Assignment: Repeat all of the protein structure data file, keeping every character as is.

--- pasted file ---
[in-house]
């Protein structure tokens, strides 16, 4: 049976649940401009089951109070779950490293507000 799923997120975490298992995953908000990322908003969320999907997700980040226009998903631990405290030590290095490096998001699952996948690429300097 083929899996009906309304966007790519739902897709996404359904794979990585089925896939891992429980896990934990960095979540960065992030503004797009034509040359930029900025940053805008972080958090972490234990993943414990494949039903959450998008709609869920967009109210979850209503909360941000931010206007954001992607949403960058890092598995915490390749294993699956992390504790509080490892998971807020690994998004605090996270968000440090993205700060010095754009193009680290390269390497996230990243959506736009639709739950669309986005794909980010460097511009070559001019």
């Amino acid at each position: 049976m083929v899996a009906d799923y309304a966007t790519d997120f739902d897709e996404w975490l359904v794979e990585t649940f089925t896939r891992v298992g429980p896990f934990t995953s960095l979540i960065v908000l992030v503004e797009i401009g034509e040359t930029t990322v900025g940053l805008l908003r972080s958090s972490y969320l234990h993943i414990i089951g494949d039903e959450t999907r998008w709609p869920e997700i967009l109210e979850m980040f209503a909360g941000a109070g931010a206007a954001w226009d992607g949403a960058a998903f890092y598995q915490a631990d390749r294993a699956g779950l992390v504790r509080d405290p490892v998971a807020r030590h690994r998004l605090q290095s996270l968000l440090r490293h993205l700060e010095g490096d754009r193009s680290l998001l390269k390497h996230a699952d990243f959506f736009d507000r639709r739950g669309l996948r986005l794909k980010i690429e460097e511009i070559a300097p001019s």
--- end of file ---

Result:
[in-house]
């Protein structure tokens, strides 16, 4: 049976649940401009089951109070779950490293507000 799923997120975490298992995953908000990322908003969320999907997700980040226009998903631990405290030590290095490096998001699952996948690429300097 083929899996009906309304966007790519739902897709996404359904794979990585089925896939891992429980896990934990960095979540960065992030503004797009034509040359930029900025940053805008972080958090972490234990993943414990494949039903959450998008709609869920967009109210979850209503909360941000931010206007954001992607949403960058890092598995915490390749294993699956992390504790509080490892998971807020690994998004605090996270968000440090993205700060010095754009193009680290390269390497996230990243959506736009639709739950669309986005794909980010460097511009070559001019």
């Amino acid at each position: 049976m083929v899996a009906d799923y309304a966007t790519d997120f739902d897709e996404w975490l359904v794979e990585t649940f089925t896939r891992v298992g429980p896990f934990t995953s960095l979540i960065v908000l992030v503004e797009i401009g034509e040359t930029t990322v900025g940053l805008l908003r972080s958090s972490y969320l234990h993943i414990i089951g494949d039903e959450t999907r998008w709609p869920e997700i967009l109210e979850m980040f209503a909360g941000a109070g931010a206007a954001w226009d992607g949403a960058a998903f890092y598995q915490a631990d390749r294993a699956g779950l992390v504790r509080d405290p490892v998971a807020r030590h690994r998004l605090q290095s996270l968000l440090r490293h993205l700060e010095g490096d754009r193009s680290l998001l390269k390497h996230a699952d990243f959506f736009d507000r639709r739950g669309l996948r986005l794909k980010i690429e460097e511009i070559a300097p001019s």